Desperation is rarely a positive quality, but armed with a guitar and a fractured howl, Car Seat Headrest’s Will Toledo contorts it into a full-fledged talent.
If writing sad songs is complicated, then writing flat-out desperate songs comes with equal baggage, yet twice the dignity at stake. Confessional songwriting sees plenty of critical praise for its bravery, though its success usually hinges on a kind of honesty that elicits understanding. Car Seat Headrest’s “Drunk Drivers/Killer Whales” does not do that. It offers neither perspective, nor composure, as Toledo’s alter ego debates whether or not to drive drunk. Nearly everything sounds unredeemable, and yet, the song is one of my favorites so far this year.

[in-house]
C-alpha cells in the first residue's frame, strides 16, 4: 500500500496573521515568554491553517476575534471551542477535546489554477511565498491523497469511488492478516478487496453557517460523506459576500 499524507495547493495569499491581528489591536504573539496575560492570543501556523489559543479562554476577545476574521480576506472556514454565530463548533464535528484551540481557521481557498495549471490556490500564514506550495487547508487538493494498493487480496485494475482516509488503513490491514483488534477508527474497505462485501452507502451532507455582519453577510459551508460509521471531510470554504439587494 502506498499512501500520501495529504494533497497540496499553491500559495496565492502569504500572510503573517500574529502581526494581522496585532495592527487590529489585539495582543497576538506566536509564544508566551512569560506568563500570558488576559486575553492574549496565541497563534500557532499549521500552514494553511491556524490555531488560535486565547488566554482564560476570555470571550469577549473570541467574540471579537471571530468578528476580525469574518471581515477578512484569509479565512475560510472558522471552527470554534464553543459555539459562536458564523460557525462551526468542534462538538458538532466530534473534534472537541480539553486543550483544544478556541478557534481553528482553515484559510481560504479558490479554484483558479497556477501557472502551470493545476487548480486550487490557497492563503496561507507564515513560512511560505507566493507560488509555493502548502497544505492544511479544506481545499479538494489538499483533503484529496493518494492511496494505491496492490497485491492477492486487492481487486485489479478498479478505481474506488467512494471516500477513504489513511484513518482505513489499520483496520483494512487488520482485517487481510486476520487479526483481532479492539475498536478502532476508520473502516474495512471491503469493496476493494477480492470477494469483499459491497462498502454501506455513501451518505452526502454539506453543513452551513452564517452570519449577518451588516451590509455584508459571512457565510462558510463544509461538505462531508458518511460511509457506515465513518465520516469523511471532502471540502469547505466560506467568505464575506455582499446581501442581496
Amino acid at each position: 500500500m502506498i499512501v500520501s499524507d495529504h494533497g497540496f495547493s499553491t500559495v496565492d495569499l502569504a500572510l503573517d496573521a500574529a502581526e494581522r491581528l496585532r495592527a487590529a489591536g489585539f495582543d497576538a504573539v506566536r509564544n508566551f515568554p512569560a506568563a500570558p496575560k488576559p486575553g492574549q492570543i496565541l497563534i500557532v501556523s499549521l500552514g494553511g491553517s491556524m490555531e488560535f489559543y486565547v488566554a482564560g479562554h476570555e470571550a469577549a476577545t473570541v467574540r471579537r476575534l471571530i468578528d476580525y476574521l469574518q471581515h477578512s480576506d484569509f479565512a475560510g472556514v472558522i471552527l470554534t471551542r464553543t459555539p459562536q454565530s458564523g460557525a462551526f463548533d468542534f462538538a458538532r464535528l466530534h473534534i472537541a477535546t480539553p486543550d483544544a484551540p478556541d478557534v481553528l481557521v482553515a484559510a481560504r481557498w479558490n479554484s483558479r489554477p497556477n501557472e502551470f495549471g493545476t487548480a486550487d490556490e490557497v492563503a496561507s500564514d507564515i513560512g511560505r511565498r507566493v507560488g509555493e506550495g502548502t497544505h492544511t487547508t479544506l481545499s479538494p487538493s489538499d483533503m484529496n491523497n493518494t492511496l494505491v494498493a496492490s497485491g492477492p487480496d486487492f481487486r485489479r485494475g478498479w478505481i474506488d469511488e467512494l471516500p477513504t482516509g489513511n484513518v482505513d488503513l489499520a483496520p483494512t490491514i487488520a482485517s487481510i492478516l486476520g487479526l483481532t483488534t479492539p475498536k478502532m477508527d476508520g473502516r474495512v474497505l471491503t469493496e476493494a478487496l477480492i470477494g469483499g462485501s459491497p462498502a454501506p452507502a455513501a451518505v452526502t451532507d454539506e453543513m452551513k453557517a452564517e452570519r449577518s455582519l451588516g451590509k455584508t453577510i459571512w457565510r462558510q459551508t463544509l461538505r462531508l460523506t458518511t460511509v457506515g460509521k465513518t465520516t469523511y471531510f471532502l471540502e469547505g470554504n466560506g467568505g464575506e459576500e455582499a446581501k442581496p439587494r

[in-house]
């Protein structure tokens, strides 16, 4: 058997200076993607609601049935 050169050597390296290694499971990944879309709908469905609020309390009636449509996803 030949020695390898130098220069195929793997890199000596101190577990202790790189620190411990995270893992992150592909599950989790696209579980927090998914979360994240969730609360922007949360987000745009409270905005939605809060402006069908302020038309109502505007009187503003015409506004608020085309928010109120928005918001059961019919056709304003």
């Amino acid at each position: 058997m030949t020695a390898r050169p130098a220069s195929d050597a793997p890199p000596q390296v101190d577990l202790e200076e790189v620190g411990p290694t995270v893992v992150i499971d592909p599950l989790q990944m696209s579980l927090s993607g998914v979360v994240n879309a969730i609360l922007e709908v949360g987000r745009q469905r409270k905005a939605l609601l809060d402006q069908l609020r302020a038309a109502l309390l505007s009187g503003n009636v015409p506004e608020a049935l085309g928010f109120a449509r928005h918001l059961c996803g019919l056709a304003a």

From the safe distance of a persona within a concept album (the upcoming Teens of Denial), Toledo gets away with exploring the track’s delicate subject matter and catastrophic emotional territory because of his nuanced songwriting. The song’s narrator doesn’t pretend to have a grip. He doesn’t angle for pity or even understanding; instead, he pushes back against both out of self-disgust. Recognizing that scraps of credibility can be salvaged by admitting that you’ve messed up, “Drunk Drivers/Killer Whales” catches him in a moment where he doesn’t have much left to lose, so his broken confessions wind up feeling like a step in the right direction. We never get a real moment of triumph, or even any assurance that he’ll stay off the road that night, but all the elements that make the track unsettling are the same ones that make it so powerful. Toledo’s uncompromising approach to a stomach-turning narrative feels like as much of a win as any desperate song could ask for.
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